Friday, March 08, 2013

The Physics of Skipping Stones

When I was a wee lad, I could spend hours skipping rocks across still spots in a creek, or better, from the shore of a lake. I never thought much about the physics, but I knew the rock had to be roundish or oval, relatively flat, and not too light, but not too heavy either. And then the angle of the throw made all of the difference - a good stone could be wasted by throwing it from the wrong angle.

Turns out, I still enjoy skipping. When the washes here have water in them (a few days each year, at most), we take our dogs to walk along the flowing water and I end up stuck in one spot skipping stones until I can't find anymore stones to throw.

Fun stuff.

This amazing video reveals the physics of skipping rocks

Robert T. Gonzalez
March 6, 2013

Scientists at BYU's "Splash Lab" study the fluid dynamics of skipping rocks, which — judging from the water tanks and high-speed camera setups featured in this video — is every bit as awesome as it sounds.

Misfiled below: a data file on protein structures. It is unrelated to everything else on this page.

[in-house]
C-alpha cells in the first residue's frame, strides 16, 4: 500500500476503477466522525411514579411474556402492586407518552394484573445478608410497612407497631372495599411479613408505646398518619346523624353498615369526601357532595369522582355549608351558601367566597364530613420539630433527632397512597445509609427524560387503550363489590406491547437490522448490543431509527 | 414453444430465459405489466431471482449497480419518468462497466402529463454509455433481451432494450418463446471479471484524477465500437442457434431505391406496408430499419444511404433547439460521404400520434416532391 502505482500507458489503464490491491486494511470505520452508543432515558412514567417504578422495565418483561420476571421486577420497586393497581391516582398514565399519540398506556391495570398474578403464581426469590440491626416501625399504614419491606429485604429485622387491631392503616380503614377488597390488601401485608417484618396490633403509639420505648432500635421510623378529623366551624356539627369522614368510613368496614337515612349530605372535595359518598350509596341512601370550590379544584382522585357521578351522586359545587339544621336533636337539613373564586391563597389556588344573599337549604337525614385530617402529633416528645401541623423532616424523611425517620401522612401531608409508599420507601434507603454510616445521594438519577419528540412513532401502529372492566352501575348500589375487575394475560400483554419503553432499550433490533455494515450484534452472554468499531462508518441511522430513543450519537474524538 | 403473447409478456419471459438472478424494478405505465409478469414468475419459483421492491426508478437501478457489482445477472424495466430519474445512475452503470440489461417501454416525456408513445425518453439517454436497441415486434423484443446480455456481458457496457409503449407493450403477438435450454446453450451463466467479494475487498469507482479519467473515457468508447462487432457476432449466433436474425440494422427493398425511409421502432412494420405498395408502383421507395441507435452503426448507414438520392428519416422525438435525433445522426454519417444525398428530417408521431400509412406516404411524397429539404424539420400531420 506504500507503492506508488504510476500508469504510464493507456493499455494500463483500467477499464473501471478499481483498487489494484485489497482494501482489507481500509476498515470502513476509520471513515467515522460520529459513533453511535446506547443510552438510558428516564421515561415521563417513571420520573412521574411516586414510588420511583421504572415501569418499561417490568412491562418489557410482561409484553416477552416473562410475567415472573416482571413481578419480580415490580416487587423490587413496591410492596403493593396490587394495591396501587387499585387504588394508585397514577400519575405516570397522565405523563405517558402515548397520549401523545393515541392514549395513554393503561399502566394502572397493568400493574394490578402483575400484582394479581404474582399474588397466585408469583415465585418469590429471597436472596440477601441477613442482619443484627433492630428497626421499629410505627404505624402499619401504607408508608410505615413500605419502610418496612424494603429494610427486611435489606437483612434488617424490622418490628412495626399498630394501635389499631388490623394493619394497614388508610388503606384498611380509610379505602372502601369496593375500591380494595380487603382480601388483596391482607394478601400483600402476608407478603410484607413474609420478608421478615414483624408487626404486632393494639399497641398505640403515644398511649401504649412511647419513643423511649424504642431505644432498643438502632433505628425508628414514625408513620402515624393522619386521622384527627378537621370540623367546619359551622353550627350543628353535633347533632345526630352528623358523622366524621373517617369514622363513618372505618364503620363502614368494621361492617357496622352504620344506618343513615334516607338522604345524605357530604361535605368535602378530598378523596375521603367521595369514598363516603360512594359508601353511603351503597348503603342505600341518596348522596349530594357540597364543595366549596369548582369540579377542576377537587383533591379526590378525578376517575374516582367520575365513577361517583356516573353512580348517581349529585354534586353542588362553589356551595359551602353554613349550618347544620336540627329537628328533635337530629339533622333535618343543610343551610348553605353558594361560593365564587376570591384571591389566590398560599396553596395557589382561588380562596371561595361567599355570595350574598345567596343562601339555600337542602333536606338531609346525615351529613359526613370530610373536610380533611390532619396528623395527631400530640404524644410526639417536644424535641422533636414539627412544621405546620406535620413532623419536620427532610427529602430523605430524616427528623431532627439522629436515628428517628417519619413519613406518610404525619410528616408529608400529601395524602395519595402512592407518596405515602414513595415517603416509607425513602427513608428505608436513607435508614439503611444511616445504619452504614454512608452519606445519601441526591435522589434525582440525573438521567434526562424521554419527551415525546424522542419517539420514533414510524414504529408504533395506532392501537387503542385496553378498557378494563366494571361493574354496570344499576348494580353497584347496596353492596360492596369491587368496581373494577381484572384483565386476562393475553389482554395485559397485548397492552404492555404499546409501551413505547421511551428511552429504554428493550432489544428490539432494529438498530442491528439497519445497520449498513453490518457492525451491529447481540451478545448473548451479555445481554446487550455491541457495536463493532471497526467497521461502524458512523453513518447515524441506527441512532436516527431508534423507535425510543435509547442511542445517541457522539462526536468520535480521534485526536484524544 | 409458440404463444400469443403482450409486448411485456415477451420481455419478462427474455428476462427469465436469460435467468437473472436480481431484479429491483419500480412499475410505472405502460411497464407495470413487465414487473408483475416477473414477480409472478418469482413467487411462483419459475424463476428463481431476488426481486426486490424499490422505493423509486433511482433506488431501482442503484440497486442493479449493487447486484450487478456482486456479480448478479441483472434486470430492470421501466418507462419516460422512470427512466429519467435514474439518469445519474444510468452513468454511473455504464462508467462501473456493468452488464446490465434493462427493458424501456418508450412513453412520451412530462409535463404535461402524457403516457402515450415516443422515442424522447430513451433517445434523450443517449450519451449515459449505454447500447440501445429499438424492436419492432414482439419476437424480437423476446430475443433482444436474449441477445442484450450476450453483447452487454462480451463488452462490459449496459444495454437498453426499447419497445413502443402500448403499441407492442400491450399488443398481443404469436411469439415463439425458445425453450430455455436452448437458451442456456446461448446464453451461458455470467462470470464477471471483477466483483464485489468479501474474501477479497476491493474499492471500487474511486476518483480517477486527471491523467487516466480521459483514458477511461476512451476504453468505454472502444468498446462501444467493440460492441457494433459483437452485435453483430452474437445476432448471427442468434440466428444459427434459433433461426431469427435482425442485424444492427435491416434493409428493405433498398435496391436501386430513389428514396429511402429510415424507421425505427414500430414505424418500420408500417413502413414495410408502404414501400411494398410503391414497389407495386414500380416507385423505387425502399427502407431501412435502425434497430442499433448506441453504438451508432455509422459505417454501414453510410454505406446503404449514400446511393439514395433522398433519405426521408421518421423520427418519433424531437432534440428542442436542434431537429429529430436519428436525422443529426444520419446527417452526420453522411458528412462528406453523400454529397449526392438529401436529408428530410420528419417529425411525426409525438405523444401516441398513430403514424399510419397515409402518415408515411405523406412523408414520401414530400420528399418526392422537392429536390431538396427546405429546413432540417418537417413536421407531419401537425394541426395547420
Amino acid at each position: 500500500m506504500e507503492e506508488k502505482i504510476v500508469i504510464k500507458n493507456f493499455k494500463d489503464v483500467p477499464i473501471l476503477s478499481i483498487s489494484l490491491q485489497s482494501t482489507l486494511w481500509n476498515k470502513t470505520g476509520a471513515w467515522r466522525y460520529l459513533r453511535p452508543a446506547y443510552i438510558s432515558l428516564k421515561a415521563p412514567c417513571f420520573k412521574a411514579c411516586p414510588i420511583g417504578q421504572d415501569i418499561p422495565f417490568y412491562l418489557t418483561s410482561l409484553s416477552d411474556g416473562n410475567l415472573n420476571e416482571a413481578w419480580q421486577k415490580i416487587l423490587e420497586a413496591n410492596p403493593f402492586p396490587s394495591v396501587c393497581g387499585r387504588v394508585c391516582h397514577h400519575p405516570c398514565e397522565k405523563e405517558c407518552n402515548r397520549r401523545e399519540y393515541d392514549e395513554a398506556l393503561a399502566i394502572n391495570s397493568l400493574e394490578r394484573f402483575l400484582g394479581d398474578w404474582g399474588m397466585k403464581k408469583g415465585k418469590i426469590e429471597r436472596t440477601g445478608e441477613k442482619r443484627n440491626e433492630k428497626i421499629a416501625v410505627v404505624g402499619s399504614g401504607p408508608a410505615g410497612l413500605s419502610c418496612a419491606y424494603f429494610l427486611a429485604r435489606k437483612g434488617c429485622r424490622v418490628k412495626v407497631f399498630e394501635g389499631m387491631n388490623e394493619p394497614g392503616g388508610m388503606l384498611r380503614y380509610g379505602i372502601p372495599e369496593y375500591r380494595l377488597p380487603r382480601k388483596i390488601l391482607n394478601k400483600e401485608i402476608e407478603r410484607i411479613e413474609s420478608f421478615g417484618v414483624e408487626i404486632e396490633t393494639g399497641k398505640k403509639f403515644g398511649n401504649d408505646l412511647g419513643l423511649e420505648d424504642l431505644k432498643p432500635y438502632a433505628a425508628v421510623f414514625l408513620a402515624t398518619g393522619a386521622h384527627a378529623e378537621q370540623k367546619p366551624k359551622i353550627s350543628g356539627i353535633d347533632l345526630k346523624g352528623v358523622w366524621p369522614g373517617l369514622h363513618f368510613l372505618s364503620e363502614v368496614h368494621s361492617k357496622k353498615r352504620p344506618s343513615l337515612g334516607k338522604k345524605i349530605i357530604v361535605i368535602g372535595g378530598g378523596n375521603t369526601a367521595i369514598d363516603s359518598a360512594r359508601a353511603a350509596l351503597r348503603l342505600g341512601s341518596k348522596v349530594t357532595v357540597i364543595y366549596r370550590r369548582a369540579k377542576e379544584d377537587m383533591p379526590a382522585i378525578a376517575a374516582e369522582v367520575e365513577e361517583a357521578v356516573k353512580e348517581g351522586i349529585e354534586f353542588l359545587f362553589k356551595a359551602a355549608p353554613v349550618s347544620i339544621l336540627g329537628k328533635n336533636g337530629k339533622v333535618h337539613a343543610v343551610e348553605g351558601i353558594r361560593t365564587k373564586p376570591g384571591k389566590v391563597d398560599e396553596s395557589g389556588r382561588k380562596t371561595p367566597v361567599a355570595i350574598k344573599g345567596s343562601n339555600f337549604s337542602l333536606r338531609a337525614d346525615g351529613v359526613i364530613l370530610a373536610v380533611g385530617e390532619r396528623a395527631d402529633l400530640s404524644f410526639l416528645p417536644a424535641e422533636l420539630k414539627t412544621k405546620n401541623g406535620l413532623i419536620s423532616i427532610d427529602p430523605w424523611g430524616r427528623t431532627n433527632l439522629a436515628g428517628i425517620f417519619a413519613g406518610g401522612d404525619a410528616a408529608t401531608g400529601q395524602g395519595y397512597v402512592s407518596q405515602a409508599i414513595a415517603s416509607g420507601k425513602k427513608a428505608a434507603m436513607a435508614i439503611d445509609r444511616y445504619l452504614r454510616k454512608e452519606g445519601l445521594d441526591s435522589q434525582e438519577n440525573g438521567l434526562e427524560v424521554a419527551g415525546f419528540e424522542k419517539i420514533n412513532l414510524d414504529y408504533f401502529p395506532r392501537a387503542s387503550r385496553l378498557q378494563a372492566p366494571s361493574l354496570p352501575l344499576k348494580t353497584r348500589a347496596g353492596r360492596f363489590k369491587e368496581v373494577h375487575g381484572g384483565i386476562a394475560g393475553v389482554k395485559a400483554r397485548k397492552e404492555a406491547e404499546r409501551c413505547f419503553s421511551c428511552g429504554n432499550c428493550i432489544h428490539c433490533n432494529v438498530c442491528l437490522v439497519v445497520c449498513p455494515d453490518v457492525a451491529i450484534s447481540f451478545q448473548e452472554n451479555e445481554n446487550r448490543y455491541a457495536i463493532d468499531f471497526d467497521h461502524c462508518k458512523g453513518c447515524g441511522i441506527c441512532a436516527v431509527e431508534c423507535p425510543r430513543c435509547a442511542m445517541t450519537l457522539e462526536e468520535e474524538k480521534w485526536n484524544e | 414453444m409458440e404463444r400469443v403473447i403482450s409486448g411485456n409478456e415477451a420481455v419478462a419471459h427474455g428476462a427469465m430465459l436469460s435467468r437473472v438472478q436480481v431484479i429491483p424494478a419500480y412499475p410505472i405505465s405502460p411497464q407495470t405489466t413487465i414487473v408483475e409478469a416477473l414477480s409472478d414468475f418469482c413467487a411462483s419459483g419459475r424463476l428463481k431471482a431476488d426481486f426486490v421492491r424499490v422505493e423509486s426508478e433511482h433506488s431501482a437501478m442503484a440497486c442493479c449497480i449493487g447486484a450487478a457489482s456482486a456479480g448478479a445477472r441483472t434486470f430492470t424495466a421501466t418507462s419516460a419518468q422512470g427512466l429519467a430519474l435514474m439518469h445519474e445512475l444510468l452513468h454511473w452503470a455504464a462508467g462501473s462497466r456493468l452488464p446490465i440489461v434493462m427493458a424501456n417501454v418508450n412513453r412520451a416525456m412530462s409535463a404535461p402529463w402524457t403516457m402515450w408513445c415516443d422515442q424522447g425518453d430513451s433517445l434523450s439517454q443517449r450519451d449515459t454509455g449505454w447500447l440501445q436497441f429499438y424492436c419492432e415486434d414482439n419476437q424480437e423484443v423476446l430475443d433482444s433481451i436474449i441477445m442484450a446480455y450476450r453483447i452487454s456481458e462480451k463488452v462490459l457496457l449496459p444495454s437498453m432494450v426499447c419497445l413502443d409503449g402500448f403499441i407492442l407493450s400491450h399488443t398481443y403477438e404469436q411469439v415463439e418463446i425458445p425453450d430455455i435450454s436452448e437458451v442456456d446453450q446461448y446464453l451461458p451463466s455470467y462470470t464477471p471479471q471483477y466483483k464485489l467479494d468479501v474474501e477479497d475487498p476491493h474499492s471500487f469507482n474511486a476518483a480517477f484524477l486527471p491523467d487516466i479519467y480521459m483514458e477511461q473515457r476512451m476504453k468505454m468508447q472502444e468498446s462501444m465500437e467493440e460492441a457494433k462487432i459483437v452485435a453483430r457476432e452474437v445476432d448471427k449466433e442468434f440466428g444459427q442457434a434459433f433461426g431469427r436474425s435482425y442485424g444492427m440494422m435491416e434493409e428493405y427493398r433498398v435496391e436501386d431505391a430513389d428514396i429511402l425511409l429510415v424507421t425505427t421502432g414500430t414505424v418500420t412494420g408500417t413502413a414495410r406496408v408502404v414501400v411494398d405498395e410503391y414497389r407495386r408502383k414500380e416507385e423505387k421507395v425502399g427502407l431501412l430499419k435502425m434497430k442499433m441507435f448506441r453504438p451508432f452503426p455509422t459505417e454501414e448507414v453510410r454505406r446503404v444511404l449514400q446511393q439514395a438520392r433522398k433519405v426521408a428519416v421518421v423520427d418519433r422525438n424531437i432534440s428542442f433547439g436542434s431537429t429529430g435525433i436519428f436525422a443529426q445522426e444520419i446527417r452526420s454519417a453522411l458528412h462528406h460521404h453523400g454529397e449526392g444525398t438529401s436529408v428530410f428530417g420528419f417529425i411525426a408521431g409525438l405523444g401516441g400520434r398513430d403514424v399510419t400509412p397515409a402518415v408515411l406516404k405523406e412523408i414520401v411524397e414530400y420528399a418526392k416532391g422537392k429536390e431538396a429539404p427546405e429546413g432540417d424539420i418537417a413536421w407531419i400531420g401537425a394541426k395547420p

Here, professor Tadd Truscott gives us a rundown on some of the basics of rock skipping, while Fuck Yeah Fluid Dynamics parses out the details on a couple of common skipping techniques:
In a conventional side-arm-launched skip, the rock's impact creates a cavity, whose edge the rock rides. This pitches the rock upward, creating a lifting force that launches the rock back up for another skip. Alternatively, you can launch a rock overhand with a strong backspin. The rock will go under the surface, but if there's enough spin on it, there will be sufficient circulation to create lift that brings the rock back up.

[BYU Splash Lab via Fuck Yeah Fluid Dynamics]
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